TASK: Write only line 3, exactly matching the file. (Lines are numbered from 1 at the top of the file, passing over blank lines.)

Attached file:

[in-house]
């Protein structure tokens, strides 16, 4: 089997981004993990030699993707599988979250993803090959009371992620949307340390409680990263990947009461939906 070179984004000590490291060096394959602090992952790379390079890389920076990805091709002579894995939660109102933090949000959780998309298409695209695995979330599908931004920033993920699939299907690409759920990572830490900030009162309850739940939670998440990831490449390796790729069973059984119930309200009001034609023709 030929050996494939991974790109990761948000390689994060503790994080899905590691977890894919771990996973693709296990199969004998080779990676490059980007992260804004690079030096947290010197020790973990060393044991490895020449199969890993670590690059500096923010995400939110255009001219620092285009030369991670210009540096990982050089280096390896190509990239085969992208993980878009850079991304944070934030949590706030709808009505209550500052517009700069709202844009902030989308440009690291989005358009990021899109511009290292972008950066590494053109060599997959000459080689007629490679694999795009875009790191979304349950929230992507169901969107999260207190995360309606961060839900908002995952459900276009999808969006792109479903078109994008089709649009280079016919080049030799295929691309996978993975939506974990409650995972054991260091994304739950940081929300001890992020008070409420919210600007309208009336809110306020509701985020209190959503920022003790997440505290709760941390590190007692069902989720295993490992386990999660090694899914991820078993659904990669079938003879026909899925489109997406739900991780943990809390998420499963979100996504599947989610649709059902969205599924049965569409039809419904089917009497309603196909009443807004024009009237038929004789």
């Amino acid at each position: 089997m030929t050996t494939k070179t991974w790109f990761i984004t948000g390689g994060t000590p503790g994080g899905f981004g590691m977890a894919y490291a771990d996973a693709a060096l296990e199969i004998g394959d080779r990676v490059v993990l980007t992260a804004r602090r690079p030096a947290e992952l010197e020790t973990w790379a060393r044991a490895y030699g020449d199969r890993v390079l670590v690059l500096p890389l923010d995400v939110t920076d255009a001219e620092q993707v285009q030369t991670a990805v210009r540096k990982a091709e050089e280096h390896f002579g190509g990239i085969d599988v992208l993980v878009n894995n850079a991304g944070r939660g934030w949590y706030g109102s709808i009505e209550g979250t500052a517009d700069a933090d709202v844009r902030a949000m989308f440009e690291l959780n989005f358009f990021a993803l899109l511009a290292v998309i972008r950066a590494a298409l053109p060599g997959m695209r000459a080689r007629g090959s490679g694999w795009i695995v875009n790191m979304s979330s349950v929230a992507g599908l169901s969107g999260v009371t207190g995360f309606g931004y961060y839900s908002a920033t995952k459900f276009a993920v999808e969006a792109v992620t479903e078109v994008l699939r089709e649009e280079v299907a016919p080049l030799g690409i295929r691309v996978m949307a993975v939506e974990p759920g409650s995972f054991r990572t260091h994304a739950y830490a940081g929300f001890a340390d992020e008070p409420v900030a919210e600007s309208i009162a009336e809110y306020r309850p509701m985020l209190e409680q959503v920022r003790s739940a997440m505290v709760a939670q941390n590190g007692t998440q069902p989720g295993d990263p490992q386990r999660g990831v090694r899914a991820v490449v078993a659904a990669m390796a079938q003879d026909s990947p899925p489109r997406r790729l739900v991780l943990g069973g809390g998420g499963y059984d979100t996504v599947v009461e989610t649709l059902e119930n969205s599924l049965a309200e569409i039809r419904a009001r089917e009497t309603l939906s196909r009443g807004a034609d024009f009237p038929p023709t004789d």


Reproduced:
């Amino acid at each position: 089997m030929t050996t494939k070179t991974w790109f990761i984004t948000g390689g994060t000590p503790g994080g899905f981004g590691m977890a894919y490291a771990d996973a693709a060096l296990e199969i004998g394959d080779r990676v490059v993990l980007t992260a804004r602090r690079p030096a947290e992952l010197e020790t973990w790379a060393r044991a490895y030699g020449d199969r890993v390079l670590v690059l500096p890389l923010d995400v939110t920076d255009a001219e620092q993707v285009q030369t991670a990805v210009r540096k990982a091709e050089e280096h390896f002579g190509g990239i085969d599988v992208l993980v878009n894995n850079a991304g944070r939660g934030w949590y706030g109102s709808i009505e209550g979250t500052a517009d700069a933090d709202v844009r902030a949000m989308f440009e690291l959780n989005f358009f990021a993803l899109l511009a290292v998309i972008r950066a590494a298409l053109p060599g997959m695209r000459a080689r007629g090959s490679g694999w795009i695995v875009n790191m979304s979330s349950v929230a992507g599908l169901s969107g999260v009371t207190g995360f309606g931004y961060y839900s908002a920033t995952k459900f276009a993920v999808e969006a792109v992620t479903e078109v994008l699939r089709e649009e280079v299907a016919p080049l030799g690409i295929r691309v996978m949307a993975v939506e974990p759920g409650s995972f054991r990572t260091h994304a739950y830490a940081g929300f001890a340390d992020e008070p409420v900030a919210e600007s309208i009162a009336e809110y306020r309850p509701m985020l209190e409680q959503v920022r003790s739940a997440m505290v709760a939670q941390n590190g007692t998440q069902p989720g295993d990263p490992q386990r999660g990831v090694r899914a991820v490449v078993a659904a990669m390796a079938q003879d026909s990947p899925p489109r997406r790729l739900v991780l943990g069973g809390g998420g499963y059984d979100t996504v599947v009461e989610t649709l059902e119930n969205s599924l049965a309200e569409i039809r419904a009001r089917e009497t309603l939906s196909r009443g807004a034609d024009f009237p038929p023709t004789d």